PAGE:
The Road to 65, Mile 257: Desert Wildfire, Day 3

August 12, 2015, Mohave Valley-  Wherever there are unicorns, there are also dragons.  Where there is joy, sorrow and rage are not far away. Light is accompanied by shadow. I prefer, I insist, that the former will outlast the latter, because that’s how life goes on.

The fire has been reduced to hot spots, which are being monitored, 24/7, by a very capable local fire department.  As always happens in a community that prides itself on independence, there is gratitude towards the local first responders, and grumbling towards the Federal presence, in this case, the Bureau of Land Management.  A government that seems distant, both physically and ideologically, is an easy target, and so it has been here.  The perception, among many who have come by for food, clothing and comfort is that the Feds didn’t seem to care about them, or about their property.  The Gold King mine mishap is thrown in, for good measure, as “eventually, that stuff will find its way down here, en route to the Gulf of California.”

It’s hard for people who are themselves overwhelmed, to see the situations of others- no matter which rung of the ladder we occupy.  I was fortunate to have been raised by parents who instilled the viewing of the situation of the other, in me.  Being the oldest of five made it more urgent.

Having to deal with the local bete noire, yesterday, put this whole concept to the test.  I went through six months, last winter and spring, of being patient and forbearing with someone whom nobody else seemed to want.  These folks are sent to us by a Creator Who desires only to see our full potentials realized.  This, I understand; it was just that, at the end of a long day in the heat, I had trouble waiting for a well-rested, fastidious case worker to complete the process with a needy, isolated and very edgy outcast.  I went back to the truck, turned on the A/C, and saved myself, while keeping the window cracked open enough to hear what was going on.  She completed the matter, thirty minutes later, and the four of us left the man, who felt more accepted, and headed home.  I guess this is one of the lessons that Christ meant to impart, when He worked on Lazarus, and on Mary Magdalene.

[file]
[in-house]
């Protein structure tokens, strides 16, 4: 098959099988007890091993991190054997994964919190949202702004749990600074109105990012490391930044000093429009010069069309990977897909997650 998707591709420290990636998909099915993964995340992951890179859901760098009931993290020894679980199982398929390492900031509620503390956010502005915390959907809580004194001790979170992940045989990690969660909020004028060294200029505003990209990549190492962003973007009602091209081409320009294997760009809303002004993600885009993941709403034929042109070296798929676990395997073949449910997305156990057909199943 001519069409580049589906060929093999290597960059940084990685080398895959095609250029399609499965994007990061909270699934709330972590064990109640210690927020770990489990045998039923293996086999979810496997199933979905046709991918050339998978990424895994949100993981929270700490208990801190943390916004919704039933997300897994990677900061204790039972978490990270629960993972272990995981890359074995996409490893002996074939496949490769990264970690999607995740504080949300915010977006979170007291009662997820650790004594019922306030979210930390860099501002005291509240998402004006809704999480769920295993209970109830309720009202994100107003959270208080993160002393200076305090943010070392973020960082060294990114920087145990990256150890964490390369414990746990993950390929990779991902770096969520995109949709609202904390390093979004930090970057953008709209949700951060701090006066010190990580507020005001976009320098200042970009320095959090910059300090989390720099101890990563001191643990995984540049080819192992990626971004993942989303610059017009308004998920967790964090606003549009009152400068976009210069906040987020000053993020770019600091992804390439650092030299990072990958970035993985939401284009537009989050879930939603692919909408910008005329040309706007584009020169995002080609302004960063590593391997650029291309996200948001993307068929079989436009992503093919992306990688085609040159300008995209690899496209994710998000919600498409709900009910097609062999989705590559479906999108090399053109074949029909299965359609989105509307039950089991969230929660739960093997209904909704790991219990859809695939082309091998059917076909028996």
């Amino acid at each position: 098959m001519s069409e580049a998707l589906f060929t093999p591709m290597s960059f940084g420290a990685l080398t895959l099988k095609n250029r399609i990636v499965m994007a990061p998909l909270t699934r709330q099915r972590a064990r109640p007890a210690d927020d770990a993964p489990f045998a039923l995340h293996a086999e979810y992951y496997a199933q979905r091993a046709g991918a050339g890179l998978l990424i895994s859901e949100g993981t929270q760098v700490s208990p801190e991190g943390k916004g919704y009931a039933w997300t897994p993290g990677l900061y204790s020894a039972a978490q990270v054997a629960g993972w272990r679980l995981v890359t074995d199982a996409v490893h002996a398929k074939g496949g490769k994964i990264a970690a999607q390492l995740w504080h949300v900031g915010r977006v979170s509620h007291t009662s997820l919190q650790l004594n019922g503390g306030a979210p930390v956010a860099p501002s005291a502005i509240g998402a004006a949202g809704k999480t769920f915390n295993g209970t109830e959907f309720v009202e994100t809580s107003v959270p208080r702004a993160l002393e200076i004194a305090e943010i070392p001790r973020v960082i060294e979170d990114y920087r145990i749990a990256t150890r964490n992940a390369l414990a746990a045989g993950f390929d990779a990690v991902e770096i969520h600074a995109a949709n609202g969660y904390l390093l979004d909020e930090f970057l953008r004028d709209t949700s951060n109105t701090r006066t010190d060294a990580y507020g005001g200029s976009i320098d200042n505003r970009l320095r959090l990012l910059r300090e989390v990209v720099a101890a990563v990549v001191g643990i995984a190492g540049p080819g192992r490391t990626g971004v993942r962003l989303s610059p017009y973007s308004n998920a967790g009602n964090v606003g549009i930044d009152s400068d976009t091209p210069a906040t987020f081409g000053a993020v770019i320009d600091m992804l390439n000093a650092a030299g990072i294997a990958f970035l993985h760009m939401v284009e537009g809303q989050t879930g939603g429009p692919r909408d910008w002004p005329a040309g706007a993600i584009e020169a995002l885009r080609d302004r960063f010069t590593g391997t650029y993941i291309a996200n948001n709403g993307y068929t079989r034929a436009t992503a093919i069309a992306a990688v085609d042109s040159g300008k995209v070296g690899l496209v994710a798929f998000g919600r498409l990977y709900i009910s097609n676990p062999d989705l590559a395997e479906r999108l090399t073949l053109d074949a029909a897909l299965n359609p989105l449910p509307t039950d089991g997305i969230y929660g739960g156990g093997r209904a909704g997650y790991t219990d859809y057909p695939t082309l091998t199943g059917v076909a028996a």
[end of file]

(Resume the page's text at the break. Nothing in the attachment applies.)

There are issues in any community, on any given street, and within any household which has more than one occupant.  In the Fire This Time, we, as a team, did well by the town of Mohave Valley.  After a day largely spent cleaning the gym floor of the temporarily closed Mohave Valley Elementary School, three of us volunteers headed home.  As we left town, a swirl of burned-out desert dust rose high in the air, causing our Team Lead to call in a “possible re-sparked fire”.  It turned out to be just a dust devil, with burned material, almost giving us a farewell, of sorts.

We stopped up the road apiece, at Westside Lilo’s, a homey, relaxed German restaurant, in Seligman, and decompressed with some fine sandwiches, served by an engaging and spirited young woman.  I always enjoy a good bratwurst, and a pretty smile.  The rain, which our driver had feared, seems to have preceded us, and it was an easy drive back to Prescott.

Goodnight, and it looks like tomorrow will be a bit of a respite, before the next big thing.

6 thoughts on “The Road to 65, Mile 257: Desert Wildfire, Day 3

  1. That’s right we need to accept everyone, but I know, I have a hard time accepting some, depending on the personality of that person. But Christ showed us a lot.

  2. I’m so glad you were able to help out after (amidst) the fire. I have always thought it must be devastating to go home and find you have nothing to go home to!

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